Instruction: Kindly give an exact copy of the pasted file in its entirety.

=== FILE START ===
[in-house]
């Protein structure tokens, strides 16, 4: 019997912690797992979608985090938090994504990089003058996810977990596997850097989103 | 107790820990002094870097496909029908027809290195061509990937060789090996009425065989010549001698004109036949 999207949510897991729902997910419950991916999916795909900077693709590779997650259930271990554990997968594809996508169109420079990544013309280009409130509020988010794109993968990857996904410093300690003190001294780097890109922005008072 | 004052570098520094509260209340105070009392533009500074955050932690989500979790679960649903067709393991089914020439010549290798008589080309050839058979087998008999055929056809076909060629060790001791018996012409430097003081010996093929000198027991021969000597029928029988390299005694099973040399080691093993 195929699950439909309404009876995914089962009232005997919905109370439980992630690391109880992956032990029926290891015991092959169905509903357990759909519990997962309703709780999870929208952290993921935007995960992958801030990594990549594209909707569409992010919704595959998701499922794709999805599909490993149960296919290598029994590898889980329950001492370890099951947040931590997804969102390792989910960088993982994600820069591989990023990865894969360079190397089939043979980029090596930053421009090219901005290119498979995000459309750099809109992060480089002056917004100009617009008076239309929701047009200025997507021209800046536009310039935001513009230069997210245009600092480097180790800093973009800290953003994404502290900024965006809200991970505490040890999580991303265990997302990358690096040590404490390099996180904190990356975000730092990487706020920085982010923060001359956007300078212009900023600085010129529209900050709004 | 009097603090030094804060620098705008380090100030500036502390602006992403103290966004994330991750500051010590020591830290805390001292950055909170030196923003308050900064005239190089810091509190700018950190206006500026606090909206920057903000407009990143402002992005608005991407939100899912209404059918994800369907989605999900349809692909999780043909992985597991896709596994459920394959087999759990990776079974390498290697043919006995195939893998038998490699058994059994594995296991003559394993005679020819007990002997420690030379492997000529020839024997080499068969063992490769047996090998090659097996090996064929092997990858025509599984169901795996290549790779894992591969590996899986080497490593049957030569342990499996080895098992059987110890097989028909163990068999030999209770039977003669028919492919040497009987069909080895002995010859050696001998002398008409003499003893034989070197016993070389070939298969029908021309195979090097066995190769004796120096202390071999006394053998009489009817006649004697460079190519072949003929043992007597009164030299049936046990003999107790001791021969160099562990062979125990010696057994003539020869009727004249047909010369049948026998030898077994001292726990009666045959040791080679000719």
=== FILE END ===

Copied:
[in-house]
């Protein structure tokens, strides 16, 4: 019997912690797992979608985090938090994504990089003058996810977990596997850097989103 | 107790820990002094870097496909029908027809290195061509990937060789090996009425065989010549001698004109036949 999207949510897991729902997910419950991916999916795909900077693709590779997650259930271990554990997968594809996508169109420079990544013309280009409130509020988010794109993968990857996904410093300690003190001294780097890109922005008072 | 004052570098520094509260209340105070009392533009500074955050932690989500979790679960649903067709393991089914020439010549290798008589080309050839058979087998008999055929056809076909060629060790001791018996012409430097003081010996093929000198027991021969000597029928029988390299005694099973040399080691093993 195929699950439909309404009876995914089962009232005997919905109370439980992630690391109880992956032990029926290891015991092959169905509903357990759909519990997962309703709780999870929208952290993921935007995960992958801030990594990549594209909707569409992010919704595959998701499922794709999805599909490993149960296919290598029994590898889980329950001492370890099951947040931590997804969102390792989910960088993982994600820069591989990023990865894969360079190397089939043979980029090596930053421009090219901005290119498979995000459309750099809109992060480089002056917004100009617009008076239309929701047009200025997507021209800046536009310039935001513009230069997210245009600092480097180790800093973009800290953003994404502290900024965006809200991970505490040890999580991303265990997302990358690096040590404490390099996180904190990356975000730092990487706020920085982010923060001359956007300078212009900023600085010129529209900050709004 | 009097603090030094804060620098705008380090100030500036502390602006992403103290966004994330991750500051010590020591830290805390001292950055909170030196923003308050900064005239190089810091509190700018950190206006500026606090909206920057903000407009990143402002992005608005991407939100899912209404059918994800369907989605999900349809692909999780043909992985597991896709596994459920394959087999759990990776079974390498290697043919006995195939893998038998490699058994059994594995296991003559394993005679020819007990002997420690030379492997000529020839024997080499068969063992490769047996090998090659097996090996064929092997990858025509599984169901795996290549790779894992591969590996899986080497490593049957030569342990499996080895098992059987110890097989028909163990068999030999209770039977003669028919492919040497009987069909080895002995010859050696001998002398008409003499003893034989070197016993070389070939298969029908021309195979090097066995190769004796120096202390071999006394053998009489009817006649004697460079190519072949003929043992007597009164030299049936046990003999107790001791021969160099562990062979125990010696057994003539020869009727004249047909010369049948026998030898077994001292726990009666045959040791080679000719």